Frequency and co-occurrence of suppression and coarse coding deficits in adults with RHD

Scharp, Victoria L. and Tompkins, Connie and Blake, Margaret Lehman (2014) Frequency and co-occurrence of suppression and coarse coding deficits in adults with RHD. [Clinical Aphasiology Paper]

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This study examines two language processing functions that have the potential to create socially handicapping language comprehension difficulties in adults with right hemisphere brain damage (RHD). The first, coarse semantic coding, allows normal comprehenders to bring to mind distant meanings or features of words that are appropriate in highly specific contexts (e.g., the "rotten" feature of the word "apple" in the context of spoiled produce). The second, suppression, is a process that inhibits contextually-irrelevant meanings (e.g., the "card-playing" meaning of the word "spade" in "He dug with the spade."). In prior work, some adults with RHD were found to have impaired suppression1-4 or coarse coding processes5-6. These language processing impairments can make it difficult for individuals with RHD to participate in everyday social communication. For example, they can have trouble thinking beyond the most typical instance of an entity (e.g., an apple that's red, round, and crunchy) when another instance is being referred to (e.g., an apple that's rotten). Another possibility is they can be misled by ambiguities which are commonplace in conversation, and have difficulty getting back on track (e.g., keeping in mind the "card-playing" meaning of the word "spade" in a sentence like "He dug with the spade"). These problems predict comprehension performance on measures of narrative comprehension, as well7,8. To date, there is no information about how prevalent these deficits are, or how often they may co-occur in the same individual. This project identifies the proportions of a sizeable group of adults with RHD that have either a coarse coding deficit, a suppression deficit, co-occurring deficits, or neither deficit in reference to criteria developed from prior studies of healthy control subjects1-3,5,6.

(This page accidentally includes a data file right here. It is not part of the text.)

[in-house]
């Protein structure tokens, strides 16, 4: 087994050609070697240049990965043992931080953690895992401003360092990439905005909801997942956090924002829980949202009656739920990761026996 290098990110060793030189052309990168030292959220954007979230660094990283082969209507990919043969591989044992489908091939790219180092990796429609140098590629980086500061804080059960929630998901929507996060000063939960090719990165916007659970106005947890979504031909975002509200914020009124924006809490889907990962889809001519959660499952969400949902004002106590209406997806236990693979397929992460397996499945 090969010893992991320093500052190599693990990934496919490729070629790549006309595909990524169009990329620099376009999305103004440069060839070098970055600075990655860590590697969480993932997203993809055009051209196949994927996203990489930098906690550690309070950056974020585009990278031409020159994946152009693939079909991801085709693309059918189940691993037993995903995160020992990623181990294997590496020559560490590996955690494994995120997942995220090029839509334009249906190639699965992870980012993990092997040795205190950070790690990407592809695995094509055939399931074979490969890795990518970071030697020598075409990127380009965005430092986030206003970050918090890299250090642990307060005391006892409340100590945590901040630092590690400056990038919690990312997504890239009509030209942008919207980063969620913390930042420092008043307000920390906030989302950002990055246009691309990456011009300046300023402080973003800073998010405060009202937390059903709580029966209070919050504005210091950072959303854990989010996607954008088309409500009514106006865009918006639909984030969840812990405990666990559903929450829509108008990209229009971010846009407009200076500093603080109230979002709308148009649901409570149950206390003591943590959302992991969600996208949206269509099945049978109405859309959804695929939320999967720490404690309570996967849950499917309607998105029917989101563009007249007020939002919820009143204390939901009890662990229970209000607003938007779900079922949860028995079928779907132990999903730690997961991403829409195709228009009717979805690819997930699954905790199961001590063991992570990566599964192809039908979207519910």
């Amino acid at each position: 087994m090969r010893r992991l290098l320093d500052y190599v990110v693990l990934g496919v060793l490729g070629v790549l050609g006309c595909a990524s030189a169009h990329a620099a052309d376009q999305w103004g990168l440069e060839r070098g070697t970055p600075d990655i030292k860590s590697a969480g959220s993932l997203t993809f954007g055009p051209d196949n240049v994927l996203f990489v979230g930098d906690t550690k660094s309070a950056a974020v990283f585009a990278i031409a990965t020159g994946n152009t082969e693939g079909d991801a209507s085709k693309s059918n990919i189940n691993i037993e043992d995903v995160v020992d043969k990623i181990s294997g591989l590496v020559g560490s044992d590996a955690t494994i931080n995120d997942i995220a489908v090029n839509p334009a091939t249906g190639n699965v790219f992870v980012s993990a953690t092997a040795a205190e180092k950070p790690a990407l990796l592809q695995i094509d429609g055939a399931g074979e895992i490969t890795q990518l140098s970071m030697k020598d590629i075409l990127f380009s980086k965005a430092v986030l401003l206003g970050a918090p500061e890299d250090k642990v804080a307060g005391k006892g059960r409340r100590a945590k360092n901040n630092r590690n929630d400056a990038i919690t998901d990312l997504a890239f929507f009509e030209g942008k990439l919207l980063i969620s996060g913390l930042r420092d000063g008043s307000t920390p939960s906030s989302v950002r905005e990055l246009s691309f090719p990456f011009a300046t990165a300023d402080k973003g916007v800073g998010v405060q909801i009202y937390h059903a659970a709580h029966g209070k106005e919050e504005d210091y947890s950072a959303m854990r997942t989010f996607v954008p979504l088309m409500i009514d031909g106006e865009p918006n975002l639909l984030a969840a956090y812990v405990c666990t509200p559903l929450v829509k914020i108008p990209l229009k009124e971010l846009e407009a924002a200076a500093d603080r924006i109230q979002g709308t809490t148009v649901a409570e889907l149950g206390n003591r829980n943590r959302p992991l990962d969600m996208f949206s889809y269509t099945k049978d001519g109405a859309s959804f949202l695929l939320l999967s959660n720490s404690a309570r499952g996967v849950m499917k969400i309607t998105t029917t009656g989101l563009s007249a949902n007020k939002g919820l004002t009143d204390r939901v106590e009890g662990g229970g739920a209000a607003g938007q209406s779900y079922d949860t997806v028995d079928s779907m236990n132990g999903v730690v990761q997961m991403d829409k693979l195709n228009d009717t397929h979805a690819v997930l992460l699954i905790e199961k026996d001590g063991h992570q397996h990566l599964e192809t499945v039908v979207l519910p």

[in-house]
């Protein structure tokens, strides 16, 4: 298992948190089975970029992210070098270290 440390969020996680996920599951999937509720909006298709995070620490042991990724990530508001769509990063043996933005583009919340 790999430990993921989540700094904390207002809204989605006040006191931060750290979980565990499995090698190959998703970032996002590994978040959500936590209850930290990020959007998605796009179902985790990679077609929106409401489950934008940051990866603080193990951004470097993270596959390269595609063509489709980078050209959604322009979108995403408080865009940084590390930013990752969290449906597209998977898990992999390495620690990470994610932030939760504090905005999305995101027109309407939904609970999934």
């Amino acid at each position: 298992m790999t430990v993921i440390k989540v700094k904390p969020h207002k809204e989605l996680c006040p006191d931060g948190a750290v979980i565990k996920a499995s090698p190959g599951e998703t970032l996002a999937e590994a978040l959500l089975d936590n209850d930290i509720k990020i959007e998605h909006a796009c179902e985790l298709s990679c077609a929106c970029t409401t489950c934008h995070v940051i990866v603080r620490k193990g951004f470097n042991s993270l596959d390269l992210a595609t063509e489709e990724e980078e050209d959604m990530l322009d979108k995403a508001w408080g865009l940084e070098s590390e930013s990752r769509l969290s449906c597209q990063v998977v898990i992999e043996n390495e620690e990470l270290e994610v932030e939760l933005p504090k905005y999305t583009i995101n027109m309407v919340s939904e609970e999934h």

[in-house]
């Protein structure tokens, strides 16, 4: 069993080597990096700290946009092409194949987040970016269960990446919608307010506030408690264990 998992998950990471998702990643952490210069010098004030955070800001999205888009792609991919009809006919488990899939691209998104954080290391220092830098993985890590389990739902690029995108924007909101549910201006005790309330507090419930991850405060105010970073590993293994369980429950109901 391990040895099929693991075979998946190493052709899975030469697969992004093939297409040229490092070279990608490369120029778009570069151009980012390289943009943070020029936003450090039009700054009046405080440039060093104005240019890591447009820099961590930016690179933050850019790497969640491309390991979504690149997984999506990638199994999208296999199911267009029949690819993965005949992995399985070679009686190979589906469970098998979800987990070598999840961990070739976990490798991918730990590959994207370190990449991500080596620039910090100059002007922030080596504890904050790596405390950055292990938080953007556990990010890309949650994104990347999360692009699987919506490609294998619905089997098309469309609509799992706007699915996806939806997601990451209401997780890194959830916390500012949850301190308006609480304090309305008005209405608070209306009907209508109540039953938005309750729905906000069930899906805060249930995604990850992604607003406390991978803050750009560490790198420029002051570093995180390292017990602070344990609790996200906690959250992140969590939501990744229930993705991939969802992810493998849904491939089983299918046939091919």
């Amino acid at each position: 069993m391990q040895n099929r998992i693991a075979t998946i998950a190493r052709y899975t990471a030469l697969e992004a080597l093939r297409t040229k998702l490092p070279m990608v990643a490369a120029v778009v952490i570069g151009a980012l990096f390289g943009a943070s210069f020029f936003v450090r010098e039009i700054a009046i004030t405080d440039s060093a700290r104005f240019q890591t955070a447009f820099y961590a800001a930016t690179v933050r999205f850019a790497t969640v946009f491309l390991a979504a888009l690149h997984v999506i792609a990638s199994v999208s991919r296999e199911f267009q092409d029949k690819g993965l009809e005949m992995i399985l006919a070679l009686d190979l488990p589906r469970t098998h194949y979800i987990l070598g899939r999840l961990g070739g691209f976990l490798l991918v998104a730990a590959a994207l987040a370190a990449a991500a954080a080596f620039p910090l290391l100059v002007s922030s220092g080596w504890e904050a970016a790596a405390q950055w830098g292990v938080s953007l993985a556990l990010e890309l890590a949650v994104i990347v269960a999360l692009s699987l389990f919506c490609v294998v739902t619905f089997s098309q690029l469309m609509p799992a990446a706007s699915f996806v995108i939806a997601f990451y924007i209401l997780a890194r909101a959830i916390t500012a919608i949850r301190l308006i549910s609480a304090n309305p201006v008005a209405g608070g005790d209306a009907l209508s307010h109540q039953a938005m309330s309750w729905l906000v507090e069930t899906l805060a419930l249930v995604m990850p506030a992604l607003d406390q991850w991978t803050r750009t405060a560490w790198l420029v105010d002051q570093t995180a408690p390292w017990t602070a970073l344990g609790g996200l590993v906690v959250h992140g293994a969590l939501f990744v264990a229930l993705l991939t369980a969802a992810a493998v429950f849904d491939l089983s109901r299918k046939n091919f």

Item Type: Clinical Aphasiology Paper
Depositing User: Leo Johnson
Date Deposited: 16 Jun 2015
Last Modified: 31 Oct 2016 15:13
Conference: Clinical Aphasiology Conference > Clinical Aphasiology Conference (2014 : 44th : St. Simons Island, GA : May 27-June 1, 2014

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